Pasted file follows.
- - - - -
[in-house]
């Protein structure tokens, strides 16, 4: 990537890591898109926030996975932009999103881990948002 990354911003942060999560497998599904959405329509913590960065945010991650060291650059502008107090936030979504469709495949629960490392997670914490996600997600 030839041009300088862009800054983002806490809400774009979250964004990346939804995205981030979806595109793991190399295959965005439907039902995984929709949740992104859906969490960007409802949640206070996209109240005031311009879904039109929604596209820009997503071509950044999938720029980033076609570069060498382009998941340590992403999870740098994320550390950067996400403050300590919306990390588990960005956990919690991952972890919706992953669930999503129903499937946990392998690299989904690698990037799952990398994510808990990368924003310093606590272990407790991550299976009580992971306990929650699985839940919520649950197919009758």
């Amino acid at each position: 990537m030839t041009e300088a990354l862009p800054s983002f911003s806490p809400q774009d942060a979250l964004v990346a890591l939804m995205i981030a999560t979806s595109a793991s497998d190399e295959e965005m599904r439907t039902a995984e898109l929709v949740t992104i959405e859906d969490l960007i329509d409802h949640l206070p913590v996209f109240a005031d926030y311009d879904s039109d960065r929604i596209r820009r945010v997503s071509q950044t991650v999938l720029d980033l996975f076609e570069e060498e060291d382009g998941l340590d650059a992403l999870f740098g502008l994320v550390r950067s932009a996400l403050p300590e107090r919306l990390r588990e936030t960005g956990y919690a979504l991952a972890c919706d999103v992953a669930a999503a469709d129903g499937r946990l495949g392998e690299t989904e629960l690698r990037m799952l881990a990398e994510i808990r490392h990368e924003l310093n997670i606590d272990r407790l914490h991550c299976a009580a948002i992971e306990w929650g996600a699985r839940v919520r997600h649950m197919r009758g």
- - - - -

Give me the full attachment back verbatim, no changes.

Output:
[in-house]
């Protein structure tokens, strides 16, 4: 990537890591898109926030996975932009999103881990948002 990354911003942060999560497998599904959405329509913590960065945010991650060291650059502008107090936030979504469709495949629960490392997670914490996600997600 030839041009300088862009800054983002806490809400774009979250964004990346939804995205981030979806595109793991190399295959965005439907039902995984929709949740992104859906969490960007409802949640206070996209109240005031311009879904039109929604596209820009997503071509950044999938720029980033076609570069060498382009998941340590992403999870740098994320550390950067996400403050300590919306990390588990960005956990919690991952972890919706992953669930999503129903499937946990392998690299989904690698990037799952990398994510808990990368924003310093606590272990407790991550299976009580992971306990929650699985839940919520649950197919009758």
């Amino acid at each position: 990537m030839t041009e300088a990354l862009p800054s983002f911003s806490p809400q774009d942060a979250l964004v990346a890591l939804m995205i981030a999560t979806s595109a793991s497998d190399e295959e965005m599904r439907t039902a995984e898109l929709v949740t992104i959405e859906d969490l960007i329509d409802h949640l206070p913590v996209f109240a005031d926030y311009d879904s039109d960065r929604i596209r820009r945010v997503s071509q950044t991650v999938l720029d980033l996975f076609e570069e060498e060291d382009g998941l340590d650059a992403l999870f740098g502008l994320v550390r950067s932009a996400l403050p300590e107090r919306l990390r588990e936030t960005g956990y919690a979504l991952a972890c919706d999103v992953a669930a999503a469709d129903g499937r946990l495949g392998e690299t989904e629960l690698r990037m799952l881990a990398e994510i808990r490392h990368e924003l310093n997670i606590d272990r407790l914490h991550c299976a009580a948002i992971e306990w929650g996600a699985r839940v919520r997600h649950m197919r009758g």